7Ds of Mobility Management

In addition to the 7D’s of Place-Making that Reduce VMT, there are another 7D’s for  dealing with traffic congestion.  Society defaults too easily to the “Direct” approach, which is to “Build your way out” directly on the facility in question.   

 

At Urban Innovators, we recommend investigating the other “D-strategies” before conceding a need to directly increase capacity on any given arterial. When new capacity is a good idea, we have unique place-making methods for increasing vehicle capacity in ways that also improve walkability and economic vitality.

7Ds Traffic, Mobility, Congestion Management, 7-D.jpg

Here are the 7-D strategies for managing traffic congestion:

  1. Design – “Begin with the End in Mind,” then phase design elements.

  2. Divert – Connectivity helps people avoid problem areas.

  3. Deduct – Alternative modes help drivers deduct themselves from traffic

  4. Delete – 7D Land-uses shorten trips, deleting VMT

  5. Dynamic – Tech advances enhance efficiency

  6. Direct – New capacity directly on struggling facilities (hint: use Place-Making Alternative Intersections!)

  7. Deal! – It’s a big deal to be careful and patient with stakeholders, or you’ll have “No Deal.”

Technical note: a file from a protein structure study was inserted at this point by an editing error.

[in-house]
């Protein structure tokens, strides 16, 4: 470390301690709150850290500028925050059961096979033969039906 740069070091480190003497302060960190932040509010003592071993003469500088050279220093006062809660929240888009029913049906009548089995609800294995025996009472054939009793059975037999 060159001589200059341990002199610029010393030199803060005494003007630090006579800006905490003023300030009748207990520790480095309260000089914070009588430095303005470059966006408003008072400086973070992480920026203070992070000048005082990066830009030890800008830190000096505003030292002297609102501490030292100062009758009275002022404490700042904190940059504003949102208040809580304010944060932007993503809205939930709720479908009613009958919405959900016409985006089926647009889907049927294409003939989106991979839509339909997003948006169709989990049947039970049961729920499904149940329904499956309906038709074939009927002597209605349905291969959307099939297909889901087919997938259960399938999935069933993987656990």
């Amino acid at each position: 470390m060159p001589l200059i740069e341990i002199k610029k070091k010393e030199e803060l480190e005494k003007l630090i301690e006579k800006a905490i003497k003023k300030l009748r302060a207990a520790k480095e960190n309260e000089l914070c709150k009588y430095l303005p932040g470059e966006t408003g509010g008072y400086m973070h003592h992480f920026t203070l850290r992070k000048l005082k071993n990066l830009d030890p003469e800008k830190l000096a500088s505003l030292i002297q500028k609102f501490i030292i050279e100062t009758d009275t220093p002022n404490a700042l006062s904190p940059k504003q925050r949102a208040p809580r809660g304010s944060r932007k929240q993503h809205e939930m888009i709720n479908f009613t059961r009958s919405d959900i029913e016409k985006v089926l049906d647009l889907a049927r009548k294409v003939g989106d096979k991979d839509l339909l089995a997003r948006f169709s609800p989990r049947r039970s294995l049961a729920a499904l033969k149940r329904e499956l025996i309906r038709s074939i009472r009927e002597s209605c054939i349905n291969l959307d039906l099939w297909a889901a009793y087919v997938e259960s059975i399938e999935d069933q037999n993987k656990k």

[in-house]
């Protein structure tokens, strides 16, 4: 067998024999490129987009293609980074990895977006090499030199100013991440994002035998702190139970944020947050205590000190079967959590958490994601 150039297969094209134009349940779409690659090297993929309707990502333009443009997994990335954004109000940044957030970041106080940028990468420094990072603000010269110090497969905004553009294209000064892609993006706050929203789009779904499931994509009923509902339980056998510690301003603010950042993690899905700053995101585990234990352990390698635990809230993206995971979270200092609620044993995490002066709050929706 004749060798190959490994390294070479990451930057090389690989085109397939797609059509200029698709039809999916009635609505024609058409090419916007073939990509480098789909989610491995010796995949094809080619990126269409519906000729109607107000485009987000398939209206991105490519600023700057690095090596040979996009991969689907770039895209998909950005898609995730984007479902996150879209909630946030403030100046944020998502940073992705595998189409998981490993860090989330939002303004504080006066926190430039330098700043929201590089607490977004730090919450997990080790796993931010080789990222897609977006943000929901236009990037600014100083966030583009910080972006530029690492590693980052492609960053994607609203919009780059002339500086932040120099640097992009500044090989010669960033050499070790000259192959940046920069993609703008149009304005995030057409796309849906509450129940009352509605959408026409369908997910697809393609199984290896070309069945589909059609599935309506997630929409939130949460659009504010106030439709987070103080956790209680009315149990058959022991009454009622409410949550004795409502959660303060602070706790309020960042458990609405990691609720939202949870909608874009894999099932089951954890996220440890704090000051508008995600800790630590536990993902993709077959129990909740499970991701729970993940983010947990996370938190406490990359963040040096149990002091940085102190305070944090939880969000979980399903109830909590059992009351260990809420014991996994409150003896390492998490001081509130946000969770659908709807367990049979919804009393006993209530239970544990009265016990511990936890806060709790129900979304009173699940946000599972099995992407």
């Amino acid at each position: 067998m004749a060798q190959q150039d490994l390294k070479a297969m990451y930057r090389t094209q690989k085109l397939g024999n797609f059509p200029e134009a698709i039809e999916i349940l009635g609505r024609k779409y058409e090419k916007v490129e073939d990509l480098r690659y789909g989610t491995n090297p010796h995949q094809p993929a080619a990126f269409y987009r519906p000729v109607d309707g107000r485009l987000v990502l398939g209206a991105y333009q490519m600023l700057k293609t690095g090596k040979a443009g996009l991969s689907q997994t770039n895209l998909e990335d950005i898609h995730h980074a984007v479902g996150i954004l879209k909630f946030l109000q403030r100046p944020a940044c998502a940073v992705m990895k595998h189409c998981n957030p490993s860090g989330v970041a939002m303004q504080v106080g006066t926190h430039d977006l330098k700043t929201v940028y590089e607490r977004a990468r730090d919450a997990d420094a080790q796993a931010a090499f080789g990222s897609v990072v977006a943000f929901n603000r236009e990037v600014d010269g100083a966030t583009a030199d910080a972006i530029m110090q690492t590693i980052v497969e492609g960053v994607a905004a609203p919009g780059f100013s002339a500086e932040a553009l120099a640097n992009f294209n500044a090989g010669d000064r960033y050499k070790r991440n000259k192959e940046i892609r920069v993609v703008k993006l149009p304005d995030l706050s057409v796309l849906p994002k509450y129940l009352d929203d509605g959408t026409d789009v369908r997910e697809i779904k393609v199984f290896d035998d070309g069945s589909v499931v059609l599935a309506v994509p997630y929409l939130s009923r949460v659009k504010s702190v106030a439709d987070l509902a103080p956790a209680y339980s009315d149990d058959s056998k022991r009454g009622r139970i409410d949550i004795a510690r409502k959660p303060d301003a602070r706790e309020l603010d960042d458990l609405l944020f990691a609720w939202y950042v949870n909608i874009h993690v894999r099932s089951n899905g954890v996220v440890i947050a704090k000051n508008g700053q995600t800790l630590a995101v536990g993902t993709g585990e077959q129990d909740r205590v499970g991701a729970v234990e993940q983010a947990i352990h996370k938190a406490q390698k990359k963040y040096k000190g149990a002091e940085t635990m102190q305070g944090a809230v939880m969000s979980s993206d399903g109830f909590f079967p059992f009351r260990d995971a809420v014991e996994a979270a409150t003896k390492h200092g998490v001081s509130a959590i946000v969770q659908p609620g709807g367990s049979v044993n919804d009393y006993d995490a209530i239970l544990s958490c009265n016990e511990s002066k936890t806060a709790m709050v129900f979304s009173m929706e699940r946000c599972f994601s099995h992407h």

These 7Ds are key to transportation system right-sizing

Einstein said, “Today’s problems cannot be solved by the same level of thinking that created them.” 

At Urban Innovators, we are solving the unsolvable.

More Detailed Version

  1. Design – If you’re lucky enough to plan Greenfields, design a tighter grid! Collectors and arterials every .3-.5 miles, along with a finer grid of locals, can ensure few streets will ever get seriously congested.

  2. Divert – If one corridor is overwhelmed, look for opportunities to improve competing paths.

  3. Deduct – People drive if alternatives are impractical or unattractive. Help people “Deduct” themselves from traffic by improving alternative modes.

  4. Delete – You can “Delete” vehicle miles traveled (VMT) by optimizing land uses. How far do people have to go “to get a gallon of milk?” Are future schools and parks arranged to encourage walking? Review the 7D’s of Land-Use that reduce VMT.

  5. Dynamic – Technology is enhancing alternative modes and making it easier to “Dynamically” guide people to under-utilized streets. Technology is helping us accomplish more activities in shorter distances – often without even traveling at all (think Zoom). Consider emerging technologies in your future plans.

  6. Direct – After pursuing previous strategies, increase capacity “Directly” on the corridor. Try using place-making intersection designs, such as Quadrants, Bowties, Town Center Intersections, and Roundabouts.

  7. Deal!– It’s a big deal to be careful and patient with stakeholders, or you’ll have “No Deal.”  But even then, “No Deal” may be the right deal. Cities are dynamic, and you don’t have to solve every problem.  “Deal with it” by accepting the things you cannot change.